Select Committee on Public Administration Appendices to the Minutes of Evidence

Memorandum from The Local and Regional Government Research Unit, Cardiff University (PSR 4)

  The Local and Regional Government Research Unit, at Cardiff University, is undertaking a series of research projects to evaluate current approaches to modernising and improving public services in the UK. These include:

    —  Evaluation of the long-term impact of Best Value on local government in England, commissioned by the Department of the Environment, Transport and the Regions.

    —  Feasibility study of the evaluation of the Local Government Modernisation Agenda, commissioned by the Department of the Environment, Transport and the Regions.

    —  Strategy and performance in local government, funded by the Economic and Social Research Council.

    —  Evaluating the Effectiveness of Local Scrutiny Committees, funded by the Economic and Social Research Council.

    —  Lessons from community planning in Norway and Scotland, funded by the Economic and Social Research Council.

    —  Investigation of the links between Best Value and other initiatives, funded by the Improvement and Development Agency.

    —  The use of evaluation by central government, funded by the Joseph Rowntree Foundation.

    —  The value of internal service providers, funded by the Public Services Network.

    —  Performance management and effective local governance, funded by the Economic and Social Research Council.

    —  The impact of inspection on local government, funded by the Joseph Rowntree Foundation.

    —  Evaluation of the Neighbourhood Support Fund, funded by the National Youth Agency.


  This project, funded by the Public Services Network (formerly the Association of Contract Service Chief Officers), aims to investigate the rationale for internal service provision within local government and to analyse the characteristics of effective in-house services.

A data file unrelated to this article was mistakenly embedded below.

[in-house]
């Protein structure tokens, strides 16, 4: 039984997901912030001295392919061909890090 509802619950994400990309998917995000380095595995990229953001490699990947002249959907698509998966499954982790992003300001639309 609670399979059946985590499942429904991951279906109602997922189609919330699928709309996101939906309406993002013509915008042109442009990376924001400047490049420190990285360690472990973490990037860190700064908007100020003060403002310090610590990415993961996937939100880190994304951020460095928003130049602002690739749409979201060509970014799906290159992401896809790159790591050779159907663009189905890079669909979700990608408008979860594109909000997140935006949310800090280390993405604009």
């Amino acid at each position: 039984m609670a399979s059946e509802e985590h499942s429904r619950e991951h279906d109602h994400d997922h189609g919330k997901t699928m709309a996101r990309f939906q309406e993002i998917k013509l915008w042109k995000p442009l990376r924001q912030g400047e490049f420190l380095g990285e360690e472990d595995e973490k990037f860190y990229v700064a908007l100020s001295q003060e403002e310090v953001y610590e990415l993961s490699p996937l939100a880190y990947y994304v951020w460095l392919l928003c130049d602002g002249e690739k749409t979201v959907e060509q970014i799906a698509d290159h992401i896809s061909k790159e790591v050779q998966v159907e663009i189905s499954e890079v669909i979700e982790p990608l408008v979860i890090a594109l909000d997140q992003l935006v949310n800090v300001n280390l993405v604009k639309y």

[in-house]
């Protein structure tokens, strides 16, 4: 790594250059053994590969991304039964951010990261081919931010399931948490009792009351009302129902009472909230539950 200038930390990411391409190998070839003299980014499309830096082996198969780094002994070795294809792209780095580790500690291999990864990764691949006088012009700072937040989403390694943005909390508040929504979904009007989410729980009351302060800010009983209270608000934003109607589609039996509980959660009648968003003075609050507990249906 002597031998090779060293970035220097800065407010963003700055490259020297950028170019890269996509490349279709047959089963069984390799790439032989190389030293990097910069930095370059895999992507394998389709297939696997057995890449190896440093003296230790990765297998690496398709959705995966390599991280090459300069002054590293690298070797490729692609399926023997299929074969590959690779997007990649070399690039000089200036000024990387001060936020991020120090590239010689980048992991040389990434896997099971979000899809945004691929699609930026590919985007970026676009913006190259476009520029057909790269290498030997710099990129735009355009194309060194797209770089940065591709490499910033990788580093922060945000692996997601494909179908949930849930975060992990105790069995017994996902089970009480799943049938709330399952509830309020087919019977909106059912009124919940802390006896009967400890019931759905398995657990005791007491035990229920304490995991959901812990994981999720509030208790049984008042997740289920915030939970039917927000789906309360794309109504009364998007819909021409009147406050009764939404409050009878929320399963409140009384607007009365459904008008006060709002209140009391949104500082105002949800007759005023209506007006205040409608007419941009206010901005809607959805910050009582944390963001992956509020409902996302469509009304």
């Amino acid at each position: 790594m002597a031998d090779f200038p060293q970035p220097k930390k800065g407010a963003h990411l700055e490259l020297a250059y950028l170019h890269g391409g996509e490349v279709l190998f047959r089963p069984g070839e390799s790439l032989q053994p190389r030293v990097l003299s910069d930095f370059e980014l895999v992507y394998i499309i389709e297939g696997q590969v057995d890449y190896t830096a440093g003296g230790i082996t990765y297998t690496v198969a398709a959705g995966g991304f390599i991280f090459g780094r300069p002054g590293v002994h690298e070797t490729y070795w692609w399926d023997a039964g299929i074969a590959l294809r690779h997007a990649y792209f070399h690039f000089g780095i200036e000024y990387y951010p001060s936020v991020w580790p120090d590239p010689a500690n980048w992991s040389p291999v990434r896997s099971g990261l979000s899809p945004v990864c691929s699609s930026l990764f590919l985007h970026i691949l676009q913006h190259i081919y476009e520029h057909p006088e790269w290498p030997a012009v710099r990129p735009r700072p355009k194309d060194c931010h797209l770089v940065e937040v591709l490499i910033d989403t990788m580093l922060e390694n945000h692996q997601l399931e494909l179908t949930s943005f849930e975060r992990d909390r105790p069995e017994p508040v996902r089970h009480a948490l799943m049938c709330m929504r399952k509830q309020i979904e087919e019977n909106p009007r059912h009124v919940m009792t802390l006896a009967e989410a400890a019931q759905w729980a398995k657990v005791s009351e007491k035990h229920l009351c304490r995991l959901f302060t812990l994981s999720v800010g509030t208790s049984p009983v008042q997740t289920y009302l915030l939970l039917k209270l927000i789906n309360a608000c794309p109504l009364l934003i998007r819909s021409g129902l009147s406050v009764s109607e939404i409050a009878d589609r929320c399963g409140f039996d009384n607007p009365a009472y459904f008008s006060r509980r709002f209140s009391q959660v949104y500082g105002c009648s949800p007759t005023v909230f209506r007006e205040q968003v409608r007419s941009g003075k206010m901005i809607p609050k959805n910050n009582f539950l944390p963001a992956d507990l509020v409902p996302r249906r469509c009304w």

In the last six months we have emailed questionnaires to 210 Direct Service Organisation managers in the UK, achieving a response rate of just over 40 per cent. Interviews were then conducted with service managers and politicians in six case study authorities with in-house teams that have a reputation for cost-effective service provision. The research is still ongoing but we have reached some interim conclusions that may be relevant to the committee's deliberations.


  Traditionally, the case for public sector delivery has hinged upon the need to preserve the much debated, but rarely defined, "public service ethos" (CPPP, pp. 130-132). In practice it has not been clear what is meant by the public service ethos, whether it is distinctive to the public sector (Brereton and Temple 1999) and in turn whether it should be taken as a summary case for the benefits of public sector delivery. Our research found little evidence of a distinctive public service ethos. Few of the people we talked to had any clear conception of what it might mean in practice. We suspect that this notion has therefore outlived its usefulness.

  Two assumptions underpin the current fashion for the private delivery of public services: first, that an institutional division between the commissioning and providing of public services makes for good public management (see CPPP, p.28 and pp. 42-43); second, that the ownership of those responsible for delivery is of little relevance to the quality of outcomes. Or as the Commission on Public Private Partnerships puts it: "The British public is arguably more interested in the quality of public services than with who is providing them" (CPPP 2001, p.17). However, our research evidence causes us to call these assumptions into question.

  Proponents of a split between the commissioning and providing of services claim that strategy is improved by the fact that commissioners "are not distracted from strategic planning... by having to manage a service delivery organisation" (CPPP 2001, p.42). But this is a suggestion supported only by one strand of the strategic management literature and it was not borne out by our research. Fewer than a third of the respondents to our survey believed that the effectiveness of the services they managed was enhanced by the existence of a strict client contractor split. Instead we found evidence that good strategy may be seen as emerging from operations (see Mintzberg, 1994).

  It follows that where strategy is, or should be, informed by operational matters then a split between purchaser and provider could damage the public sector's capacity to make strategy. There may be important strategic benefits associated with the in-house provision of services.